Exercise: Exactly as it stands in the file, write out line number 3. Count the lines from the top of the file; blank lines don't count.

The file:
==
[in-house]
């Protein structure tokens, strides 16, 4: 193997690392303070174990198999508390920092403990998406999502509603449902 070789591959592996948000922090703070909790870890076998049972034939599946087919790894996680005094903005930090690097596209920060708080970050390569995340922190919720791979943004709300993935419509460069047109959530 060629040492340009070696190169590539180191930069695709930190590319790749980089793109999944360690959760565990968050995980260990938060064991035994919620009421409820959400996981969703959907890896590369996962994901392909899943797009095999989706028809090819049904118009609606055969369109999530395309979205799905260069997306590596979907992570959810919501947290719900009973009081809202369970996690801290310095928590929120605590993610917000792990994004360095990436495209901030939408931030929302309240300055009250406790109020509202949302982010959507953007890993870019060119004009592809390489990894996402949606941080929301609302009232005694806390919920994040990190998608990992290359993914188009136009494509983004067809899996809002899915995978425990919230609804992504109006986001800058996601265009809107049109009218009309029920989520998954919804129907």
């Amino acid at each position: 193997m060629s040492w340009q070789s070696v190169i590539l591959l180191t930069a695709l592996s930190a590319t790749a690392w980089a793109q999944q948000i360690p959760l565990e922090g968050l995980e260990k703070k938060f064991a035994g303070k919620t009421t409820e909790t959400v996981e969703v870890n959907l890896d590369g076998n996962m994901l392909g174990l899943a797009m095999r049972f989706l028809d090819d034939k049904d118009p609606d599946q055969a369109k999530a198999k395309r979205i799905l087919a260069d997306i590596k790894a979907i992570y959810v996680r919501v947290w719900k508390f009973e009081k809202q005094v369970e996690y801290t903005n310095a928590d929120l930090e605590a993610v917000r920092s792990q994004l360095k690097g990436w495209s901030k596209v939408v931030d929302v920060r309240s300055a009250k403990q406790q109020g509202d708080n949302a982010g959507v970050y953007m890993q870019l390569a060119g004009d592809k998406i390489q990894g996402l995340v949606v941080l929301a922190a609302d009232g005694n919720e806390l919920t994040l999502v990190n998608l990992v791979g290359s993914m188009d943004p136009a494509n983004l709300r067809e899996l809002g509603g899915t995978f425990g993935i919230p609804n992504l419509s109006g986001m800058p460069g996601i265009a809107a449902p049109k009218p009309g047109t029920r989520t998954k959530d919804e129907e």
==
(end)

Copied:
């Amino acid at each position: 193997m060629s040492w340009q070789s070696v190169i590539l591959l180191t930069a695709l592996s930190a590319t790749a690392w980089a793109q999944q948000i360690p959760l565990e922090g968050l995980e260990k703070k938060f064991a035994g303070k919620t009421t409820e909790t959400v996981e969703v870890n959907l890896d590369g076998n996962m994901l392909g174990l899943a797009m095999r049972f989706l028809d090819d034939k049904d118009p609606d599946q055969a369109k999530a198999k395309r979205i799905l087919a260069d997306i590596k790894a979907i992570y959810v996680r919501v947290w719900k508390f009973e009081k809202q005094v369970e996690y801290t903005n310095a928590d929120l930090e605590a993610v917000r920092s792990q994004l360095k690097g990436w495209s901030k596209v939408v931030d929302v920060r309240s300055a009250k403990q406790q109020g509202d708080n949302a982010g959507v970050y953007m890993q870019l390569a060119g004009d592809k998406i390489q990894g996402l995340v949606v941080l929301a922190a609302d009232g005694n919720e806390l919920t994040l999502v990190n998608l990992v791979g290359s993914m188009d943004p136009a494509n983004l709300r067809e899996l809002g509603g899915t995978f425990g993935i919230p609804n992504l419509s109006g986001m800058p460069g996601i265009a809107a449902p049109k009218p009309g047109t029920r989520t998954k959530d919804e129907e």